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The Queen's Experience

Queen's is not just a place to learn, but a place to live, work and grow. Physical and mental wellness are interconnected and both are essential for academic and personal success. Our supportive community, and the programs and resources available here, help to provide a safe, inclusive and supportive environment.

International students at Queen's come from more than 100 countries


Queen's and Kingston

Queen's campus is in the heart of Kingston – a stunning, historic city of 123,000+ found just a few hours from Toronto, Montreal and Ottawa, and that consistently ranks as one of the best places to live in Canada. Kingston is a home-away-from-home not only for students from Queen’s, but also for those attending the Royal Military College and St. Lawrence College - more than 30,000 in all!

95% of Queen's student population comes from outside of Kingston

[Kingston map]
Where is Kingston? Click on the image for a larger view.

Described as both “quaint” and “eclectic,” Kingston is big enough to provide all the conveniences of modern life and small enough for students, staff and faculty to feel instantly comfortable, safe and at home. In 2013, the BBC listed Kingston as one of the top five university towns in the world. Kingston was also recently identified on the world stage as a leading “Intelligent Community”.

Queen's campus has three major components (main, west and the Isabel campus) within a 1.5 km radius. Kingston General Hospital and the other Queen's-affiliated hospitals, research labs and offices are located nearby and across the city.


Pre-Arrival and Arrival

Queen's University International Centre: QUIC has many resources to help you prepare to come to Canada and to Queen’s University, and to be happy and successful in your time here.

[ATLAS logo]

Acculturation and Transition to Life and Academic Success (ATLAS) is an early move-in program for incoming international students that helps ease the transition to Canada and Kingston.

Orientation: Orientation Week is the largest student-run event on campus, with more than 1,000 volunteers working to make your first week at Queen's the best experience possible (participation is voluntary).

There are activities for students in residence, as well as for those not living in residence, for exchange and transfer students (called “NEWTS”), for students who spent their first year at the Bader International Study Centre, and for graduate and mature students. Learn more about NEWTS Orientation…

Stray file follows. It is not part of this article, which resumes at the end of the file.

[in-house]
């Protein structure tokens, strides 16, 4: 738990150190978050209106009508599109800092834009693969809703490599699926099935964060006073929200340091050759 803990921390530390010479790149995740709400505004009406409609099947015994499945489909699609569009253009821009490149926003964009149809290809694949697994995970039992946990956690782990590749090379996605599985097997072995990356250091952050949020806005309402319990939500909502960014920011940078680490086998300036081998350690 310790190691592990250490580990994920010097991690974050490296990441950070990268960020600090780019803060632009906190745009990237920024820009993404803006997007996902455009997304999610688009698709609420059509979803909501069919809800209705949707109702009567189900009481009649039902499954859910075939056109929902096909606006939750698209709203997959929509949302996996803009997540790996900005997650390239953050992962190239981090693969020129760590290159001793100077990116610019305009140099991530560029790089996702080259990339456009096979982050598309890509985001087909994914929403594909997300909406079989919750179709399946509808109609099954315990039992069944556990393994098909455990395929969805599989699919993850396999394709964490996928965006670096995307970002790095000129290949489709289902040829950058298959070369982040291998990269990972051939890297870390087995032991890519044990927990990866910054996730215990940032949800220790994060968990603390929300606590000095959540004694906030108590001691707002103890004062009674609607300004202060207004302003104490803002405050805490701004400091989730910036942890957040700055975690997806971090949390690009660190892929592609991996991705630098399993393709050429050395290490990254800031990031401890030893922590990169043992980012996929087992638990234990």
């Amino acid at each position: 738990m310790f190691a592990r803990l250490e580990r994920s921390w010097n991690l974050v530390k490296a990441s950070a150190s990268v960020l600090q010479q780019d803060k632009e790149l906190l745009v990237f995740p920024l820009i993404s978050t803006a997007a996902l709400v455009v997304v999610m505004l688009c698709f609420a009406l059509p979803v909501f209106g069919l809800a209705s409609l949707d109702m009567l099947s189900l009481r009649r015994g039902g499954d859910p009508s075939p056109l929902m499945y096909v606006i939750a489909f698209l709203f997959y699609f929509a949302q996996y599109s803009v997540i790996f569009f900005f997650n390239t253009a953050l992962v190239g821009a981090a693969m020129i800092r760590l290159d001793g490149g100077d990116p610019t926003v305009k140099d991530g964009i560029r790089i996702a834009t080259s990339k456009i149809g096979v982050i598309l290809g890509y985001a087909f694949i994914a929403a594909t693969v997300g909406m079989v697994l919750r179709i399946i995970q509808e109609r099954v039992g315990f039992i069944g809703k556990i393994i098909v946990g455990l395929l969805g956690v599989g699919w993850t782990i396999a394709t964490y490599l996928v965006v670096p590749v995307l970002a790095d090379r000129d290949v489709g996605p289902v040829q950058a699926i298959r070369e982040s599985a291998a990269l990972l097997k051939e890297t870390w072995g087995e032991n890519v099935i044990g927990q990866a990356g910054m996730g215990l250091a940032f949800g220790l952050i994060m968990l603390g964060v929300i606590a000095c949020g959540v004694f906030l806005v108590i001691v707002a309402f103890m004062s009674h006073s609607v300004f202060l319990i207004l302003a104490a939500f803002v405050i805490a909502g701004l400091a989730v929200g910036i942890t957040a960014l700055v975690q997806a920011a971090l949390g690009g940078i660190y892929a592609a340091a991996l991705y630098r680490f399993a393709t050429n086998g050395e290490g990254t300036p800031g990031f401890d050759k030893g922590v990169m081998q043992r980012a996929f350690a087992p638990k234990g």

Faculty orientation activities provide you with information specific to your program, as well as opportunities to meet the people you'll have classes with.

Queerientation events are a gateway for incoming students into the queer community at Queen’s. Learn more about our inclusive community environment...


Residence

Queen's 17 Residences provide not only a place to sleep and store your clothes – they are also a place to meet and make friends with students with diverse backgrounds, experiences, perspectives, values and interests. While living in residence, you’ll be invited to participate in a variety of social activities, cultural events and educational programs, and encouraged to try new things to balance your personal and social interests, your health and well-being, and your academic goals. A spot in a Queen's residence is guaranteed for all first-year students who apply and send in a deposit before the deadline.

90% of first-year students live in residence


[International students touring campus]

An Inclusive and Safe Place to Live

Queen’s strives to maintain a safe and secure environment. Queen's Campus Security and other safety-dedicated staff, along with Student Wellness Services, groups such as First Aid, Student Constables, and Walkhome, provide a range of support services that promote a safety-first approach to campus living.

The "University District" denotes a neighbourhood surrounding campus where a large portion of our student population resides. Though not a part of Queen's campus, the district is vital to the community, and student leaders work in cooperation with the city to maintain and bring improvements to the neighbourhood.


[students in dining hall]

Food

With three dining halls and 21 retail food outlets on campus, there are food options on campus for every eater. All eateries on campus offer vegetarian choices, other alternative diet selections, and a variety of healthy options to accommodate the diversity of student needs. More on food in residence and on campus...